A Pilot Study of a Self-Determination Curriculum on Secondary Students
Brent A. Askvig, Ph.D.
Melissa Naslund, Ph.D.
Evan D. Borisinkoff, Ph.D.
Rebecca Daigneault, MSW
Minot State University
Special educators routinely help students develop their self-determination skills. One way this has been achieved is to provide instruction to the student on how they can lead aspects of their individualized education program (IEP) meeting. A pre-post-post single group design was used in this study to examine if, and to what degree, the implementation of the Choicemaker (Martin et al., 1996) modified self-directed IEP curriculum impacted self-determination levels for nine high school students diagnosed with various disabilities such as specific learning disabilities, other health impairments, and mild intellectual disability. This study addressed students in rural communities who received special education services through a variety of service delivery formats. These students were taught how to lead and participate in their IEP meetings. Two measures of overall and subscale aspects of self-determination were used along with a global teacher rating of student participation. The results conveyed an increase in self-determination levels after students participated in their IEP meetings.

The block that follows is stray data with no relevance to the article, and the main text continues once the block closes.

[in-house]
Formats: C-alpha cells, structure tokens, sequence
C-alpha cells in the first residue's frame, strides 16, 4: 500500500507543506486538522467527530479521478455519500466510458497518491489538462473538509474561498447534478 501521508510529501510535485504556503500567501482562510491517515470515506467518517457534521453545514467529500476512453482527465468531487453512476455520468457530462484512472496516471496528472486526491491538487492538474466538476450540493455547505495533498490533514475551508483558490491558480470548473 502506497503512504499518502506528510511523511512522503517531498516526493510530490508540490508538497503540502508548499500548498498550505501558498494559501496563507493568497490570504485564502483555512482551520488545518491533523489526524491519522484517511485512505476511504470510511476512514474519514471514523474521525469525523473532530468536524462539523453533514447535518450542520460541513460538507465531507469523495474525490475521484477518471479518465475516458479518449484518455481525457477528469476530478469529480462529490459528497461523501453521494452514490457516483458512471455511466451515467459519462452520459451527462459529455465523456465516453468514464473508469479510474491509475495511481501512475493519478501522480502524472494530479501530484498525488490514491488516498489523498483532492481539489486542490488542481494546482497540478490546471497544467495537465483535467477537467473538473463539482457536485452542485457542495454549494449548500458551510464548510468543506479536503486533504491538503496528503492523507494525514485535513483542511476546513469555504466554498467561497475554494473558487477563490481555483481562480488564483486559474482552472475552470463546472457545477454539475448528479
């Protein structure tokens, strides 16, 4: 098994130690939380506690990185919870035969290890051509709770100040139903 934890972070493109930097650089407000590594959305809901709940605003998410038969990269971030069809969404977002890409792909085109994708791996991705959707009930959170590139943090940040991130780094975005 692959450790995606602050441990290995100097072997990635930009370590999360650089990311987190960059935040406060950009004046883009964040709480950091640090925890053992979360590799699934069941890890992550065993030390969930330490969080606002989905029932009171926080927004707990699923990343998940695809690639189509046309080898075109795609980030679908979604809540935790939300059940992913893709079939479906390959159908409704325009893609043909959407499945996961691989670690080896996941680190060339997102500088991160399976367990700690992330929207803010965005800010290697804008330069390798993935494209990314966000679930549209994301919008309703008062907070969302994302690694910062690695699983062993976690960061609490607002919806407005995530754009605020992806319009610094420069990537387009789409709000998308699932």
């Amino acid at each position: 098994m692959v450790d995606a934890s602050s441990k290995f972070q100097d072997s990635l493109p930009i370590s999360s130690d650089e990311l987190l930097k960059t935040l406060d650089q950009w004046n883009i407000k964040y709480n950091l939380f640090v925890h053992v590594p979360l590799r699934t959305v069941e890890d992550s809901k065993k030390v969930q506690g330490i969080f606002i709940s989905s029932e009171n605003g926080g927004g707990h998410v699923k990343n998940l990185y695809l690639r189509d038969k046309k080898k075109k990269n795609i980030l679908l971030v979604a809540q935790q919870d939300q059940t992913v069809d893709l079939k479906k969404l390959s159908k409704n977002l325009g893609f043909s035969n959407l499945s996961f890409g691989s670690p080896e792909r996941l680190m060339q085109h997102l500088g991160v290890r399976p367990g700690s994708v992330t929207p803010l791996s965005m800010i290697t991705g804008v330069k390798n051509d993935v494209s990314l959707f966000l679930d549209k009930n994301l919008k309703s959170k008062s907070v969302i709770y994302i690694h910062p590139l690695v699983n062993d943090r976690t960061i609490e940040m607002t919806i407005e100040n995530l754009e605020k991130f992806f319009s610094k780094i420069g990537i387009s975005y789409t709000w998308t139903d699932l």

Keywords: student involvement; individualized education program; student-directed planning; self-determination
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